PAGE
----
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Local crews talk safety after death of Montana firefighter

Local crews talk safety after death of Montana firefighter

BENTON COUNTY, Wash. – A firefighter working to put out the Lolo Peak fire in western Montana is dead after being hit by a falling tree.

“Firefighting is a risky business,” said Captain Ed Dunbar of Benton County Fire District 4, “But we take controlled risks. Keeping firefighters alive is all about training.”

Area firefighters learn to be aware of their surroundings--trees, tripping hazards, and the wind--but, he said, “fires are unpredictable. We've had two firefighter deaths locally that have impacted us over the last few years. It devastates the departments.”

Firefighters face risks like heat stroke and cardiac problems from the intense physical work, which can do terrible things to their bodies.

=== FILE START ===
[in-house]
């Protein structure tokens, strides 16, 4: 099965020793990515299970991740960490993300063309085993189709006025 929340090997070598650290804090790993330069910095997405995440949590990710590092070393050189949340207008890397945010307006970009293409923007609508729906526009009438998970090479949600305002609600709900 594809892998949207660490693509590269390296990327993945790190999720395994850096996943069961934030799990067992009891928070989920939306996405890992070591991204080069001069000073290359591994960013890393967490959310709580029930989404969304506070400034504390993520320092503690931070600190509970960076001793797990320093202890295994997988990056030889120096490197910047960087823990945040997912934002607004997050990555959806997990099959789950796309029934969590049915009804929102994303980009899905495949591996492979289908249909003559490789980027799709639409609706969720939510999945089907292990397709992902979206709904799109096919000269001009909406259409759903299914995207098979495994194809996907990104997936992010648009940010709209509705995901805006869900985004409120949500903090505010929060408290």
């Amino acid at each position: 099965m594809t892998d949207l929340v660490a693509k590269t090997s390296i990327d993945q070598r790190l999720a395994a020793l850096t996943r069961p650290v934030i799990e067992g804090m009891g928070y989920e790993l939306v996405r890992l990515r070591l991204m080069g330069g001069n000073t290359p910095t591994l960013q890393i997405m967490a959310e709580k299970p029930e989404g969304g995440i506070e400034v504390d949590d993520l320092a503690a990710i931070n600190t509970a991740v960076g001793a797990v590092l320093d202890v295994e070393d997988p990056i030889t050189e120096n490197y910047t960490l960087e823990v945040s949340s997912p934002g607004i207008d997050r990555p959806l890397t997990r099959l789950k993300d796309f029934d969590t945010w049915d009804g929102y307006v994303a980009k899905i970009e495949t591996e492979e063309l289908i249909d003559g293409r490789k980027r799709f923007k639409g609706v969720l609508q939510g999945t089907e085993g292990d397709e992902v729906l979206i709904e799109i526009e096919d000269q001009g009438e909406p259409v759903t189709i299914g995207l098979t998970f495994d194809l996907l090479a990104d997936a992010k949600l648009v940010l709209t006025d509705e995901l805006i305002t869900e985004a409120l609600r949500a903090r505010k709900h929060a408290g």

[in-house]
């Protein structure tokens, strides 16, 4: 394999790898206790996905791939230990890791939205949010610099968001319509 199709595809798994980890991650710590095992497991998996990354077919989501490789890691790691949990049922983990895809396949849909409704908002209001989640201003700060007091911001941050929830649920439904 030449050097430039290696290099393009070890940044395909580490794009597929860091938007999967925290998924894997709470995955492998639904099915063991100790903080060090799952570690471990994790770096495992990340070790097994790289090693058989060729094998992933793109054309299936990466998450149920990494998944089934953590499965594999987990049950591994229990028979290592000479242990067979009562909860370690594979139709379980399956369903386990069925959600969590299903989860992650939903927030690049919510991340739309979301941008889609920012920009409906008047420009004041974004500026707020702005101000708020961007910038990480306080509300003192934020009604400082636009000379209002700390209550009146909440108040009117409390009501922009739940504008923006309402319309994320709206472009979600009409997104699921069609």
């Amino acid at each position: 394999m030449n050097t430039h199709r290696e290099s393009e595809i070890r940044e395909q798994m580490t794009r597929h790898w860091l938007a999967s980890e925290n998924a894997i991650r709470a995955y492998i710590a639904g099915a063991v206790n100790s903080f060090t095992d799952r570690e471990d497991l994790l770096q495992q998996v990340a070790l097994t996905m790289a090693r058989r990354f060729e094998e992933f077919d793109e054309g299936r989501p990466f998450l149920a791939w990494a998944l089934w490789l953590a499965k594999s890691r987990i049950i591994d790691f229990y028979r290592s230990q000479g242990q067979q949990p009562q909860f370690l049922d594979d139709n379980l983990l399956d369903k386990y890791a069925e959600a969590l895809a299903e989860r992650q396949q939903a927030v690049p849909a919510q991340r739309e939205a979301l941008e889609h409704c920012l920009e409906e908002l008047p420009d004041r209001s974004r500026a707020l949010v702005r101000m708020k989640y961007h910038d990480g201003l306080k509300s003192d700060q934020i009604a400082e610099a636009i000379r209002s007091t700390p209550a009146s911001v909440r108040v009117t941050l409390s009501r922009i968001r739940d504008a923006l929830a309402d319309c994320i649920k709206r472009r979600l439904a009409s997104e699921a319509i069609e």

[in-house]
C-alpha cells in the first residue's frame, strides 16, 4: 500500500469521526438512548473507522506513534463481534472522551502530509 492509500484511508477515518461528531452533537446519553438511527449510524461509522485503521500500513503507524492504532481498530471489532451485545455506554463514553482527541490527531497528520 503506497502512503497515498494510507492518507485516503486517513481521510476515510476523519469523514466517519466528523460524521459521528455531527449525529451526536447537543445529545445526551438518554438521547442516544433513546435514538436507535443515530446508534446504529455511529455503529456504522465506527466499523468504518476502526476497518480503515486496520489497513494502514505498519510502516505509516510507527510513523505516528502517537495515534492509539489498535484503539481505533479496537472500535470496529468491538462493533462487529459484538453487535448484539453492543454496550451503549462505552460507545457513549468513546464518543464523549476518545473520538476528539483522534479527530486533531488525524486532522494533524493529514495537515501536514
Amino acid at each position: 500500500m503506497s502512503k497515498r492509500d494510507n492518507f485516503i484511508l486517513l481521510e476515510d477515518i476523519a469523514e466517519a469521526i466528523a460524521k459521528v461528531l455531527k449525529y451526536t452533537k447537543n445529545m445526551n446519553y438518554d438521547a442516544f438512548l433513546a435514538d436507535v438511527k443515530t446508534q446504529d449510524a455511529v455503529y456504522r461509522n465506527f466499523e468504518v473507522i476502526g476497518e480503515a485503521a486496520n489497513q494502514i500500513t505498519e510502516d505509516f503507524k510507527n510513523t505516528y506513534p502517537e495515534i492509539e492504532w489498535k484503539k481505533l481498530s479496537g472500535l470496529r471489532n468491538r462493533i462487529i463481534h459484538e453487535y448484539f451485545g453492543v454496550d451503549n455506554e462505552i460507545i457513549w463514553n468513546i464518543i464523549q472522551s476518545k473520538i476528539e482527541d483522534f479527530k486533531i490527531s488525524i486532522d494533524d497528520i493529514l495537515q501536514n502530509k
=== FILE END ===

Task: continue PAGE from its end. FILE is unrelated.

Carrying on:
This is why, Dunbar said, they take extra precautions in extreme conditions. Extra crews respond in the heat to relieve tired firefighters, and they monitor their blood pressure and body temperatures as well as enforce frequent breaks.

When they’re not on a fire, firefighters work out to stay strong.

Dunbar also spoke to the other side of well-being: self-care and monitoring the emotional toll the job can sometimes take. “If we're not paying attention to each other's health and well-being, we're not doing our job,”

Dunbar said it’s becoming more common to talk about it. “We realize that the emotional aspect of this job has severe consequences. If we're not dealing with the emotional side, we're not dealing with the whole person.”

This is why firefighters often reach out across state lines to offer support when another crew suffers a casualty. “It's very trying to see that,” Dunbar said, “That’s what we are, we're one big family. We look out for each other.”

And they continue to train for dangerous situations to bring down the number of deaths in their family.

“The expectation is you come to work, you work your butt off, you do your job, you go home in the morning. You're a little tired, a little sweaty, you're a little dirtier than when you started, but you go home and see your family.”

And protecting your family is what motivates them to do this difficult and dangerous work.

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